Blind skies have gleaned
their stories from the strumming of the bored,
but they do change them.
They rearrange them,
their outcomes, slightly,
and, when they retell them,
the words fall back to us lighter,
delightedly so, than they were before.
“It’s just us.”
“It’s just us,” more called,
and they shared this secret:
“Those blind skies aren’t blind at all.
They only pretend
not to see, as they bend
the wind to help us.”
They let us think,
“The movement’s thanks to me,”
when we tell our shortened tales
where the Lord doesn’t deliver us.
We tell them to no-one
and anyone in particular,
by pecking our thumbs with an irregular,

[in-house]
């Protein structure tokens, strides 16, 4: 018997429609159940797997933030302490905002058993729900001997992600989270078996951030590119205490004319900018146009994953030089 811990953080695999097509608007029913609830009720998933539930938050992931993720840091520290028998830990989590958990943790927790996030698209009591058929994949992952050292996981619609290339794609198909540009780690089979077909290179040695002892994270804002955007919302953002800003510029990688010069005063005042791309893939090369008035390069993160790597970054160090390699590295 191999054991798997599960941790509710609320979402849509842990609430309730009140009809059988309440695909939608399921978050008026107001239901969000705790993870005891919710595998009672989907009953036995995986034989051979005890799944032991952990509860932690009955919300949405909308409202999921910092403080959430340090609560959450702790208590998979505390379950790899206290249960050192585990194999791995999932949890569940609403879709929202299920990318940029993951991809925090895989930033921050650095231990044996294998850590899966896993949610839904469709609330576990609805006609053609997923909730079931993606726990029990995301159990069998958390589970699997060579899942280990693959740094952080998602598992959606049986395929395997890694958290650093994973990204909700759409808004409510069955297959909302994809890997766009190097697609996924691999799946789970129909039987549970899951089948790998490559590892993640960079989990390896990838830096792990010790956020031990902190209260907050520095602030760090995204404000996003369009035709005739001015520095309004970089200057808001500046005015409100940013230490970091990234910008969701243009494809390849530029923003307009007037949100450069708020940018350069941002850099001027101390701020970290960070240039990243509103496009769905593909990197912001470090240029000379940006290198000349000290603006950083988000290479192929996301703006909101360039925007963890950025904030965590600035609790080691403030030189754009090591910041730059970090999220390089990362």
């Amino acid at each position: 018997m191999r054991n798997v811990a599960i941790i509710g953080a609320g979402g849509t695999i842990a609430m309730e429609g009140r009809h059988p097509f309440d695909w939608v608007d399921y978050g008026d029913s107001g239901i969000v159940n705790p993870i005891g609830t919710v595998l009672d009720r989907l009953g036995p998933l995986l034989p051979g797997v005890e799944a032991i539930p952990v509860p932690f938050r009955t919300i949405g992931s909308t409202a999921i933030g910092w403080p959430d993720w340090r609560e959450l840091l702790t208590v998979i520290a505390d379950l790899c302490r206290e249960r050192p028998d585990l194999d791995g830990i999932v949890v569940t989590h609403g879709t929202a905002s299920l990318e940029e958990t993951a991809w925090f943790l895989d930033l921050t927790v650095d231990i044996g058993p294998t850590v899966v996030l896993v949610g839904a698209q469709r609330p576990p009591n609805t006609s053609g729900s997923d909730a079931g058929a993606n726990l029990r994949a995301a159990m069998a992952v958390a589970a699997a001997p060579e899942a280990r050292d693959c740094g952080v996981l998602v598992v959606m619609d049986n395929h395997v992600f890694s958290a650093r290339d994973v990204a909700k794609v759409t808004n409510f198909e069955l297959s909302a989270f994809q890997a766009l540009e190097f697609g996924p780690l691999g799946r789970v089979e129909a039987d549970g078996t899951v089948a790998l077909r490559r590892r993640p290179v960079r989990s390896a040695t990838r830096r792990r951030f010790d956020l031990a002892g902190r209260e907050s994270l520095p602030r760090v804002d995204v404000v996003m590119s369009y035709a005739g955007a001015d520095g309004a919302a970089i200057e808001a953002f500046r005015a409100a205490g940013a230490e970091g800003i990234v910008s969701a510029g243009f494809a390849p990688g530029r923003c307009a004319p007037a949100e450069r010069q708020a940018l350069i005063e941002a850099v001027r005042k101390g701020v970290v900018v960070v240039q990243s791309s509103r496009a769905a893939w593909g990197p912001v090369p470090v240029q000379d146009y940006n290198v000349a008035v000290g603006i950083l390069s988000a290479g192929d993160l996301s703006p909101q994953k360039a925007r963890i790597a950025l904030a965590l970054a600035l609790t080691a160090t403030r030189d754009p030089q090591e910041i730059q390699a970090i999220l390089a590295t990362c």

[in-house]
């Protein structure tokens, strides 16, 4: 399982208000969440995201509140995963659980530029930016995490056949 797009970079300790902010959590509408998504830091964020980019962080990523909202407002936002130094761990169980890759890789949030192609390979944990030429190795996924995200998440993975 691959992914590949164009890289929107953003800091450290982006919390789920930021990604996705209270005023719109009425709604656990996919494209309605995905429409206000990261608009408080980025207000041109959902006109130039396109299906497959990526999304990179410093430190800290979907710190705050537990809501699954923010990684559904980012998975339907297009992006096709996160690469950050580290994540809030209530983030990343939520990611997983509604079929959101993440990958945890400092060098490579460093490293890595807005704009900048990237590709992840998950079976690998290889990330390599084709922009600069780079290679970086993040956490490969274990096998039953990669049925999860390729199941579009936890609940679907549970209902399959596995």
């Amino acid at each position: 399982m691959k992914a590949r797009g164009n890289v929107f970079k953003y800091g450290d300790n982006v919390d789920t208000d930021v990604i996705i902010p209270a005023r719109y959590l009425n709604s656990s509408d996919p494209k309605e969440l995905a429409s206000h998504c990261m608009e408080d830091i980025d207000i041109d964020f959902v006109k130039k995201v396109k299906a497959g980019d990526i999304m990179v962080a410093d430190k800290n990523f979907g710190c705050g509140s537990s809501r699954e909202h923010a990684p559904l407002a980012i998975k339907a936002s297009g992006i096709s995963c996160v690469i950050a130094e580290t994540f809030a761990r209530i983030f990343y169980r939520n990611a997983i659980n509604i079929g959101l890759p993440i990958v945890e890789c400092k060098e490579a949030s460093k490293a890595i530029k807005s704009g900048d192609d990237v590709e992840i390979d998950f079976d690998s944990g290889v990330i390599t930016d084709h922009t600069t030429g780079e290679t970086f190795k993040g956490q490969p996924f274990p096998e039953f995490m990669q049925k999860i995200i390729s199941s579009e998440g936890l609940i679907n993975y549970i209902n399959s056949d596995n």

It happens too when they slow us down,
and we punch-in our excuses.
“I would have gotten here sooner
in fact, but the tactless crow I followed
took a crooked path.”
That’s when not-blind skies wink
and they lift our rhythmic letter-breaths
to become the stuff of linty pockets.
Some day, one day,
not a spare hour or minute
but the splittest second before
a glory-less death,
our stories will snow back on us.
We’ll hear them
and the words will feel
familiar, though a little more gray.
Then the smallest voice
we’ve ever heard,
somehow both ours and theirs,
will say, “The gist is got
but the endings are not
quite right. Yet,
I admit they’re also righter
than my telling’s long-ago was.”